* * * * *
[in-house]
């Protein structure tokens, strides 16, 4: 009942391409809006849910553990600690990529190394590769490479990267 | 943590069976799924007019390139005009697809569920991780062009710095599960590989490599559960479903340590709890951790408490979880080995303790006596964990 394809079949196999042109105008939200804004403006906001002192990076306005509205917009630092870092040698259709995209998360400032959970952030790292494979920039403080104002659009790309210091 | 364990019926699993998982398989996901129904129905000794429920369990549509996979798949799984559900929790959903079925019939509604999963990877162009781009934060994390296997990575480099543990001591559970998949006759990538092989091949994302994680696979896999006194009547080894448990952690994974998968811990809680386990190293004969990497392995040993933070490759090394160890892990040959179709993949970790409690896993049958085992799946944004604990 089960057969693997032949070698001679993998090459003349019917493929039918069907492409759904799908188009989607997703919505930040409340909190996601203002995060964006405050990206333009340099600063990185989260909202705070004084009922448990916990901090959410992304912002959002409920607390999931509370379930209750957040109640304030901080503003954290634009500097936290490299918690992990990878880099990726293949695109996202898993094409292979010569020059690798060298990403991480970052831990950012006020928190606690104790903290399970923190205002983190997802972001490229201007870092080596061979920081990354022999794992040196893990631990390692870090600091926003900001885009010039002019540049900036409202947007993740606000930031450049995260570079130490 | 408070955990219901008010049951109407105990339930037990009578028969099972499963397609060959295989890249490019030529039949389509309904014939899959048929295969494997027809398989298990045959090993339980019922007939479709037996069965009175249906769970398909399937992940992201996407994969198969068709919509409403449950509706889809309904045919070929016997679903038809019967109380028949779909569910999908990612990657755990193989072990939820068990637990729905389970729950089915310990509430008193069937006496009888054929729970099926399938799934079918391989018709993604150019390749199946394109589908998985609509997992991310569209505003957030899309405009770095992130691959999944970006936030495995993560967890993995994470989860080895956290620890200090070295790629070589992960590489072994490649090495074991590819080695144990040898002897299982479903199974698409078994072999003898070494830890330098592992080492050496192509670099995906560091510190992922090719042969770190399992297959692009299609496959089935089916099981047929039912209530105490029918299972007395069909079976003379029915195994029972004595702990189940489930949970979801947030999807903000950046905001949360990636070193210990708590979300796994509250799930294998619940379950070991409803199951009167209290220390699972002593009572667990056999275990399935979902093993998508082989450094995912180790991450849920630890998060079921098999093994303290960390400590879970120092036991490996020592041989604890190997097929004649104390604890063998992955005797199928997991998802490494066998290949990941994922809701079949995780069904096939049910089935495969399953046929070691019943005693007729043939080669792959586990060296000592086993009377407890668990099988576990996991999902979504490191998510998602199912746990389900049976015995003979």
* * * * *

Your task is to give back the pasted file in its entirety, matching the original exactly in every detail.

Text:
[in-house]
């Protein structure tokens, strides 16, 4: 009942391409809006849910553990600690990529190394590769490479990267 | 943590069976799924007019390139005009697809569920991780062009710095599960590989490599559960479903340590709890951790408490979880080995303790006596964990 394809079949196999042109105008939200804004403006906001002192990076306005509205917009630092870092040698259709995209998360400032959970952030790292494979920039403080104002659009790309210091 | 364990019926699993998982398989996901129904129905000794429920369990549509996979798949799984559900929790959903079925019939509604999963990877162009781009934060994390296997990575480099543990001591559970998949006759990538092989091949994302994680696979896999006194009547080894448990952690994974998968811990809680386990190293004969990497392995040993933070490759090394160890892990040959179709993949970790409690896993049958085992799946944004604990 089960057969693997032949070698001679993998090459003349019917493929039918069907492409759904799908188009989607997703919505930040409340909190996601203002995060964006405050990206333009340099600063990185989260909202705070004084009922448990916990901090959410992304912002959002409920607390999931509370379930209750957040109640304030901080503003954290634009500097936290490299918690992990990878880099990726293949695109996202898993094409292979010569020059690798060298990403991480970052831990950012006020928190606690104790903290399970923190205002983190997802972001490229201007870092080596061979920081990354022999794992040196893990631990390692870090600091926003900001885009010039002019540049900036409202947007993740606000930031450049995260570079130490 | 408070955990219901008010049951109407105990339930037990009578028969099972499963397609060959295989890249490019030529039949389509309904014939899959048929295969494997027809398989298990045959090993339980019922007939479709037996069965009175249906769970398909399937992940992201996407994969198969068709919509409403449950509706889809309904045919070929016997679903038809019967109380028949779909569910999908990612990657755990193989072990939820068990637990729905389970729950089915310990509430008193069937006496009888054929729970099926399938799934079918391989018709993604150019390749199946394109589908998985609509997992991310569209505003957030899309405009770095992130691959999944970006936030495995993560967890993995994470989860080895956290620890200090070295790629070589992960590489072994490649090495074991590819080695144990040898002897299982479903199974698409078994072999003898070494830890330098592992080492050496192509670099995906560091510190992922090719042969770190399992297959692009299609496959089935089916099981047929039912209530105490029918299972007395069909079976003379029915195994029972004595702990189940489930949970979801947030999807903000950046905001949360990636070193210990708590979300796994509250799930294998619940379950070991409803199951009167209290220390699972002593009572667990056999275990399935979902093993998508082989450094995912180790991450849920630890998060079921098999093994303290960390400590879970120092036991490996020592041989604890190997097929004649104390604890063998992955005797199928997991998802490494066998290949990941994922809701079949995780069904096939049910089935495969399953046929070691019943005693007729043939080669792959586990060296000592086993009377407890668990099988576990996991999902979504490191998510998602199912746990389900049976015995003979």